While some will see the 2016 technical shake-up as another opportunity, Dall'Igna remains cautious - although adamant Ducati were already on course to catch their rivals.

“I'm really happy about the improvement that we did from the technical point of view during this year. So I think that we can catch our competitors also with the same rules as this year,” he said.

“When you change [the rules] you don't know if it is better for you or not. We will see.”

Iannone finished fifth in the world championship and Dovizioso seventh. While Dall'Igna's goal of a race win remained out of reach, his team took eight podiums, including four second places.

Pramac's Danilo Petrucci also claimed a runner-up finish in the wet Silverstone race, while new team-mate Scott Redding caused a stir by leading the recent Jerez test.

The MotoGP test ban (for race riders) began on December 1, with Stoner tipped to make his Ducati return as a test rider shortly before the opening official 2016 test at Sepang from February 1-3. Ducati will debut its new GP16 in Malaysia.

Tagged as: Ducati , Andrea Dovizioso , Iannone , Igna

Related Pictures

Click on relevant pic to enlarge
Dall`Igna, Japanese MotoGP 2015
Crutchlow, Australian MotoGP 2016
Reddng, Australian MotoGP 2016
Hayden after crash, Australian MotoGP 2016
jones, Australian MotoGP 2016
Redding, Australian MotoGP 2016
Hayden, Australian MotoGP 2016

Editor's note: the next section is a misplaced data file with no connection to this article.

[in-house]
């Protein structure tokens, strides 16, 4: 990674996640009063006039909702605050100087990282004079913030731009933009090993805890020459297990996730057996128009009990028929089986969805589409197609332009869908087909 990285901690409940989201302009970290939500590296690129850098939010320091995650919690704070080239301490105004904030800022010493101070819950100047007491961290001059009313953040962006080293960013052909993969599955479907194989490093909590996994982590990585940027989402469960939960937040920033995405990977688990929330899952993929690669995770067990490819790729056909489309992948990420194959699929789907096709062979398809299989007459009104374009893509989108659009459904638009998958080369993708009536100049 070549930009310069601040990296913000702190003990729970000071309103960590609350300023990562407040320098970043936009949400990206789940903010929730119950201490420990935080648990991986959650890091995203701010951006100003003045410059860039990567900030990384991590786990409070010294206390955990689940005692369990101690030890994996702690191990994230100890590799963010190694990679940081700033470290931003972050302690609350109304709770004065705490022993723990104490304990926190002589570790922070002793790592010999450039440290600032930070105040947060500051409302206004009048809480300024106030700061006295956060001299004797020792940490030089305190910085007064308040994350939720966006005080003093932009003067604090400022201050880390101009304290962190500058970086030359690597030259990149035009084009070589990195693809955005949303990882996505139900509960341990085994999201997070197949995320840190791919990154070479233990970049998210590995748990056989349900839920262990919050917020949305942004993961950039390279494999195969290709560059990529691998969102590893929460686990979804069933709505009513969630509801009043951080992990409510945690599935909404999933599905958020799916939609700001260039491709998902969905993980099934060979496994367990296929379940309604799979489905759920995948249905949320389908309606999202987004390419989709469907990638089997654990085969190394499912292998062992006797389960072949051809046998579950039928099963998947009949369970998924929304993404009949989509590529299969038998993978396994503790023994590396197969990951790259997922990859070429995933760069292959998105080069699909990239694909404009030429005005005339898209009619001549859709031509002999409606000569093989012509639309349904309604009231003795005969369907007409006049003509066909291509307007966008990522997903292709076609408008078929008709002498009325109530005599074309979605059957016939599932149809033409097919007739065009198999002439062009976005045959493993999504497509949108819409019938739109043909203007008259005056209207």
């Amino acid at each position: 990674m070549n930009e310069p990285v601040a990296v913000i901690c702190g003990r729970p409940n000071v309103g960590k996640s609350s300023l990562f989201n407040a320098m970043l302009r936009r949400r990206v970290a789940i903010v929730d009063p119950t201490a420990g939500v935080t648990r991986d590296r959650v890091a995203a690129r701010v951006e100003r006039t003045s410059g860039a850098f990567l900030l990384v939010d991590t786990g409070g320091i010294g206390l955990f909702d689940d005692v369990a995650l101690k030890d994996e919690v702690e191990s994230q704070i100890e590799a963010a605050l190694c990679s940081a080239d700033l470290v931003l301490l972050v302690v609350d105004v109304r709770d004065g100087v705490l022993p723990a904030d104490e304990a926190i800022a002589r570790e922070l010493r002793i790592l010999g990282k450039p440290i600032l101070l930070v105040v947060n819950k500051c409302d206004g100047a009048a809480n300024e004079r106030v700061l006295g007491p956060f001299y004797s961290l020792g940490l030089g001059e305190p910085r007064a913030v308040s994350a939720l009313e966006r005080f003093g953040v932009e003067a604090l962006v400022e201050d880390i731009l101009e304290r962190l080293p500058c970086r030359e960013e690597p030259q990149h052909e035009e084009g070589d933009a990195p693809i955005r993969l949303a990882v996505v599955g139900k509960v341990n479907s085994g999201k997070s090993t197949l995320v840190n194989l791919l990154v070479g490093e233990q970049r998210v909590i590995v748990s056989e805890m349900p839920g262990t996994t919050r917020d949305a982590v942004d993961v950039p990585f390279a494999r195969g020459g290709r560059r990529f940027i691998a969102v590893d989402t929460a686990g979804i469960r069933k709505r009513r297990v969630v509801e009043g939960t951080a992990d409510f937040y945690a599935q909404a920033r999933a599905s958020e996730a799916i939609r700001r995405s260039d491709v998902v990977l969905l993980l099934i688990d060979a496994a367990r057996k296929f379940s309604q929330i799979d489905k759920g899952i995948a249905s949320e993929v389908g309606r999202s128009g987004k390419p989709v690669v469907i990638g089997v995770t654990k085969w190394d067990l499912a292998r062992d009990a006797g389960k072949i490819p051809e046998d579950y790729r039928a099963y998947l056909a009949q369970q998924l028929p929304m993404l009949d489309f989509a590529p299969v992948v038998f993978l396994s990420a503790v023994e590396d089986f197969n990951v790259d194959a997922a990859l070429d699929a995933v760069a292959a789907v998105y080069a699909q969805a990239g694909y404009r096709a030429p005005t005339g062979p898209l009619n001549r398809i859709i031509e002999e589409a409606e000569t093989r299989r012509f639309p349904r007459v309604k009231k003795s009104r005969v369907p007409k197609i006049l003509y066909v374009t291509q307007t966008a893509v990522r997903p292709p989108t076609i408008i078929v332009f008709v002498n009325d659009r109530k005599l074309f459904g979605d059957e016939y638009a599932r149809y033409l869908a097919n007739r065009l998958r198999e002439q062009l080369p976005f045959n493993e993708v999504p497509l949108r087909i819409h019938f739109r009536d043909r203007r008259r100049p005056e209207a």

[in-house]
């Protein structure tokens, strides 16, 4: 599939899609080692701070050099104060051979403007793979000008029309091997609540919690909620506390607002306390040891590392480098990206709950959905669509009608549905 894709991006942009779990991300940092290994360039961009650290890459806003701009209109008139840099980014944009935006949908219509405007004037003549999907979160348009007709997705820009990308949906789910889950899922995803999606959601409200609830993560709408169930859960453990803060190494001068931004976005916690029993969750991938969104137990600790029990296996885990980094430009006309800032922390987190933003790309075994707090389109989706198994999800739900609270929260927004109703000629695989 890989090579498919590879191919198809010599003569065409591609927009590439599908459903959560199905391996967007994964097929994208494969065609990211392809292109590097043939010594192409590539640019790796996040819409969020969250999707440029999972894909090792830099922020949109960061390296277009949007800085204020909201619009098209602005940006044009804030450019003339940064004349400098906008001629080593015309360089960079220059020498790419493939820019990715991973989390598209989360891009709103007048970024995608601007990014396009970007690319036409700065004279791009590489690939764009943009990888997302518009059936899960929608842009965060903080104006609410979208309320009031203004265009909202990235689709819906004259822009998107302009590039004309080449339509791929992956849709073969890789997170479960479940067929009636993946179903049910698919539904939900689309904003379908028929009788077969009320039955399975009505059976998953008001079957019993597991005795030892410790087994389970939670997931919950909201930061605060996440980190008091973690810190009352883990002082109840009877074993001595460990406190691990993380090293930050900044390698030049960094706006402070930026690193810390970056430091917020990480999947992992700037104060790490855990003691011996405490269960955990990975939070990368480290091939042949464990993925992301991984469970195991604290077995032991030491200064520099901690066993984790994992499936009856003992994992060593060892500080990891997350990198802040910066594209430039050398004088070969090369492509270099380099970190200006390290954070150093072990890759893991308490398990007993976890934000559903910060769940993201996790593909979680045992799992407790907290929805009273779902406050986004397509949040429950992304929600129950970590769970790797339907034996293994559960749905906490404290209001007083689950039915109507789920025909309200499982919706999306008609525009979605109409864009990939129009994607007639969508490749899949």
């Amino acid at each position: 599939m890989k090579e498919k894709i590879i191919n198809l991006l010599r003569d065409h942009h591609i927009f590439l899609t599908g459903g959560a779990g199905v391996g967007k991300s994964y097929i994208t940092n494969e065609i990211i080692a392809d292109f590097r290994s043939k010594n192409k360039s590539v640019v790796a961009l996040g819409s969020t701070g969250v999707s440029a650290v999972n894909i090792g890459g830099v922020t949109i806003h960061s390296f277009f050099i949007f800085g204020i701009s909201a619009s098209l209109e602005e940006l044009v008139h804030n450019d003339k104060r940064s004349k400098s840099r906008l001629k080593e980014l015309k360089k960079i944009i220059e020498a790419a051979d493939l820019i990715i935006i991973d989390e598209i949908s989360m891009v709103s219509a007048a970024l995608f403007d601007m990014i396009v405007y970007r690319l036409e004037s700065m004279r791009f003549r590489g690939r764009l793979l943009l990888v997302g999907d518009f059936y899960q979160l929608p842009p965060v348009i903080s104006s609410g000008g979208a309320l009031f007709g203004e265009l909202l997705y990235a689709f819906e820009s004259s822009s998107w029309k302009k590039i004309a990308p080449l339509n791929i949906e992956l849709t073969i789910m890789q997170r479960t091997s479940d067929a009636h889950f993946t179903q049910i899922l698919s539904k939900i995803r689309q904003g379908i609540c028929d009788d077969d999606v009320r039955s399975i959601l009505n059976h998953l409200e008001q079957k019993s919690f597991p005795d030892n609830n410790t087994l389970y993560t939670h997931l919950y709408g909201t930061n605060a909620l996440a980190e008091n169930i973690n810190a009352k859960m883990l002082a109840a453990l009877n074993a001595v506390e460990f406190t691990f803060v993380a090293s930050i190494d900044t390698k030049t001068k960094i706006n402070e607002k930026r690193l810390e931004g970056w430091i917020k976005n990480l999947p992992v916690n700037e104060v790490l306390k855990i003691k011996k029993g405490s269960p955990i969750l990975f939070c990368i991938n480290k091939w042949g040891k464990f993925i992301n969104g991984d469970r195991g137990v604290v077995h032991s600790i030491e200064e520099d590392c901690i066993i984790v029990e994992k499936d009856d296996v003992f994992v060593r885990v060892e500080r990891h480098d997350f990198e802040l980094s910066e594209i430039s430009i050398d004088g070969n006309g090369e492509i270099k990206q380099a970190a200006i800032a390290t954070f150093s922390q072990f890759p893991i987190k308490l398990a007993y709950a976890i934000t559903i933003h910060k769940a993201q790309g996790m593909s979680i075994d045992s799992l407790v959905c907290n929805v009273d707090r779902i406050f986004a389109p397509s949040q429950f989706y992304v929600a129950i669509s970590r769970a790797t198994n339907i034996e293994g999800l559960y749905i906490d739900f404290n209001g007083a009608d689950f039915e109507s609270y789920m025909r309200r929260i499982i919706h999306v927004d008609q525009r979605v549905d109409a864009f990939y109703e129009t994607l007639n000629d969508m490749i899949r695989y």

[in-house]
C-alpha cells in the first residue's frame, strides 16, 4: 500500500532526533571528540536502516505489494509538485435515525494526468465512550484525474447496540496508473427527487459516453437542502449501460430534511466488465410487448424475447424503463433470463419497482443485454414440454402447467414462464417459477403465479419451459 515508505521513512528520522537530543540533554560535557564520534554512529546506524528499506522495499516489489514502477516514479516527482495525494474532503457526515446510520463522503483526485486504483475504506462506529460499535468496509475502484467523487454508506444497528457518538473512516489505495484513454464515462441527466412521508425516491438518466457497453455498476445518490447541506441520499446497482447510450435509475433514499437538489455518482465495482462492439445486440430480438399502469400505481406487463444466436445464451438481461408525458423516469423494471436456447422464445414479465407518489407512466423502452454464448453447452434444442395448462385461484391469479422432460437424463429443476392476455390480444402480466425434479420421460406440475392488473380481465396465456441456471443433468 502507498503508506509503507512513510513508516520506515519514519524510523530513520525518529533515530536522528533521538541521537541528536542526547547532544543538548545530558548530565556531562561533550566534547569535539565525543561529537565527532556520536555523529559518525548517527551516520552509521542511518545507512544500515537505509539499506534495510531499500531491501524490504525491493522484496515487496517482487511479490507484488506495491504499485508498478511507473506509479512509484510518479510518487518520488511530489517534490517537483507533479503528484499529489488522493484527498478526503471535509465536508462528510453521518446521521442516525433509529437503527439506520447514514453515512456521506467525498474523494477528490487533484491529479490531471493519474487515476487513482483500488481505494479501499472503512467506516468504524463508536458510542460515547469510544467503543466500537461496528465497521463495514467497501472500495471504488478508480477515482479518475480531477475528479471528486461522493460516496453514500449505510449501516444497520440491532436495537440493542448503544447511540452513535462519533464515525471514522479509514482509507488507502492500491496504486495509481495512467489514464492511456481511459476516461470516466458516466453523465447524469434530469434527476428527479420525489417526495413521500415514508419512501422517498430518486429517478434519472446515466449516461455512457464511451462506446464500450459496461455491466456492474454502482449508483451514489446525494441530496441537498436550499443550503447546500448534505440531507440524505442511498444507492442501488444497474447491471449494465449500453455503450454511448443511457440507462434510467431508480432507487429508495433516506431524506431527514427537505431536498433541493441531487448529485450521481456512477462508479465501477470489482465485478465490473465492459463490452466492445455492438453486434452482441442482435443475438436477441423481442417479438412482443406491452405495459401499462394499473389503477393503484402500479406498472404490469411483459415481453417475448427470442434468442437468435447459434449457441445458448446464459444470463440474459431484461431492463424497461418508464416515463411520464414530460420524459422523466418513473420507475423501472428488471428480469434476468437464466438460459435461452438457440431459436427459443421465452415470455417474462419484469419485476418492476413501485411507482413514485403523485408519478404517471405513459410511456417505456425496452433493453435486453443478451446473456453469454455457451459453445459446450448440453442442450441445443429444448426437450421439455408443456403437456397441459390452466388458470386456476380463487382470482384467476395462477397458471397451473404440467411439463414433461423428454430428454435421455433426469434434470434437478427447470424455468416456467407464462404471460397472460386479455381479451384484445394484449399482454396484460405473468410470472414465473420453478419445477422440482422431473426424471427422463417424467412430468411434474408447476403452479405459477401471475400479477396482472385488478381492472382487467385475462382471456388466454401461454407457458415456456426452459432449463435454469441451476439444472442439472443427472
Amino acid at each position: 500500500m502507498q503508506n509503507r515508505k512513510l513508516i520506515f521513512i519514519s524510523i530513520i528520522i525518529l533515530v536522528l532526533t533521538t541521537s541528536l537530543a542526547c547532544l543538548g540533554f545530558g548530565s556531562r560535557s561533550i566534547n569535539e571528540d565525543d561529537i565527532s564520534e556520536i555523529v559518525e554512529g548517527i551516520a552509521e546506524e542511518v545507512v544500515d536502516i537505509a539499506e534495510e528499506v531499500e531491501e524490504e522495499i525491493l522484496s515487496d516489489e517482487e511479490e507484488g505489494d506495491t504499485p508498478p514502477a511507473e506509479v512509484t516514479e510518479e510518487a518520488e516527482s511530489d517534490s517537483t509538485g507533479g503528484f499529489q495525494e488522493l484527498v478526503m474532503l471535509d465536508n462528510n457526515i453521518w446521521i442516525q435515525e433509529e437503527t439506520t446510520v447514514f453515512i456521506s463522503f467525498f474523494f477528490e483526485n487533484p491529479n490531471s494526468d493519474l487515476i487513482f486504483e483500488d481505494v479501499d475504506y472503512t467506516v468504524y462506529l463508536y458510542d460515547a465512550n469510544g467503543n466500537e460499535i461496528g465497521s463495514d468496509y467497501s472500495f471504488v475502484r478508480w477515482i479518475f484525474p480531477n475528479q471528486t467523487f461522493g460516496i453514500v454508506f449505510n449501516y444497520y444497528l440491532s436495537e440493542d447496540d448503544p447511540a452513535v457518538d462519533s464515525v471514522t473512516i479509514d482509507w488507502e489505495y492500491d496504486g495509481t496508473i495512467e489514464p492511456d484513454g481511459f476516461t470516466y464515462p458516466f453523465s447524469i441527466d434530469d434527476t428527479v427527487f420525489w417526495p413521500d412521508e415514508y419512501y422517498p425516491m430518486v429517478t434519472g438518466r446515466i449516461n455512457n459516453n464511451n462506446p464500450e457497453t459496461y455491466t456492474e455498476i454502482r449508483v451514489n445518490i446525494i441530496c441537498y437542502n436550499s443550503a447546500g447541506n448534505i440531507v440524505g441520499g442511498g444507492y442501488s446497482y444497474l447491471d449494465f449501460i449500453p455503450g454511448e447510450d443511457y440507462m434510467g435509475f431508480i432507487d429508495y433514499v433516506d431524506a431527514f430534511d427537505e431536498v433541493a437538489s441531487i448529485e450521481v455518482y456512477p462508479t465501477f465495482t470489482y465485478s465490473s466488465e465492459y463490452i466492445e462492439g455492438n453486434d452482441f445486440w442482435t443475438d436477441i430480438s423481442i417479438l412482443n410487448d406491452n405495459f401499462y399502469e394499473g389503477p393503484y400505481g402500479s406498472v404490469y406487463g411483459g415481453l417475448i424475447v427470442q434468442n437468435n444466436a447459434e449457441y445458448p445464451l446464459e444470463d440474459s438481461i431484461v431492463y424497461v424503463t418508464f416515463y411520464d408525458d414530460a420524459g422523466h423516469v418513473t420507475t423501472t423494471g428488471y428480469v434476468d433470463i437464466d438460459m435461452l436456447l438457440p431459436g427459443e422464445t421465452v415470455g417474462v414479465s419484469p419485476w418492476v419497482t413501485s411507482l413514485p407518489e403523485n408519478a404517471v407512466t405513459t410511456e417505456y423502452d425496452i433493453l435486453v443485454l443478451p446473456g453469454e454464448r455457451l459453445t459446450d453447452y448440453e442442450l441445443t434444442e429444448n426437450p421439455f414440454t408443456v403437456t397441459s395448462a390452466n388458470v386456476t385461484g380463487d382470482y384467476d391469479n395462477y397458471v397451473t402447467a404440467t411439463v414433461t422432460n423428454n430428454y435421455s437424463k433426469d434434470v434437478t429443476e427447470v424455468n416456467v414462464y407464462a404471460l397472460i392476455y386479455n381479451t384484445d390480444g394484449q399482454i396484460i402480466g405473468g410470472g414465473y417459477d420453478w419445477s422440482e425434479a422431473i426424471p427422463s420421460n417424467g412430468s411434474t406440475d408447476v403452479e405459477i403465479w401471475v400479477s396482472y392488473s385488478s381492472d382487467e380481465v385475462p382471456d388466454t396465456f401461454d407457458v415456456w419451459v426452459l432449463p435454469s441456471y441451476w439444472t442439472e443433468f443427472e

Barbera, Australian MotoGP 2016
Hayden, Australian MotoGP 2016
Redding, Australian MotoGP 2016
Redding, Australian MotoGP 2016
Pol Espargaro, Australian MotoGP 2016
Rossi, Australian MotoGP 2016
Rossi, Australian MotoGP 2016
Bradl Hayden, Australian MotoGP 2016
Lorenzo, Australian MotoGP 2016
Redding, Australian MotoGP 2016
Dovizioso, Australian MotoGP 2016

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December 07, 2015 12:24 PM

5 years ago motogp was in a terrible mess. Since then it has been a bit of a rocky road, what with CRT rubbish and so on, but now its looking rather healthy. Suzuki, Aprilia and KTM have arrived (nearly..) and the huge ECU advantage of HonYam has been pegged back. Ducati have been reborn and would you now bet that all the 2016 races will be won by one of the top 4? Dorna have managed to drag motogp from the pit of doom and, for once, they should be congratulated. Its still not perfect, but then it never could be but their efforts at recovery have worked and the sport is substantially healthier. Just look at the size of the crowds. Well done Dorna. F1 could learn a lot....


December 07, 2015 8:33 PM

The only thing wrong with MotoGP is the 80% of fans who are there for Rossi and Rossi only. Dorna have done a great job in recent years to reduce costs with the CRT and Open categories that were never designed to be the future of Grand Prix. Yes, they were designed to fill the grid, but it was a long term plan which is nearly at an end. You can't have a perfect world where every rider is capable of winning, because some aren't as good as others, the best riders will almost always be on the best bikes, so the satellite riders probably wouldn't win if they had factory bikes anyway. Entertainment wise, you can't fault what Dorna have done for MotoGP. It's just a shame the real fans have to deal with the hooliganism that comes from the stupid, idiotic, Rossi fanatics who show the sport in general in a bad light.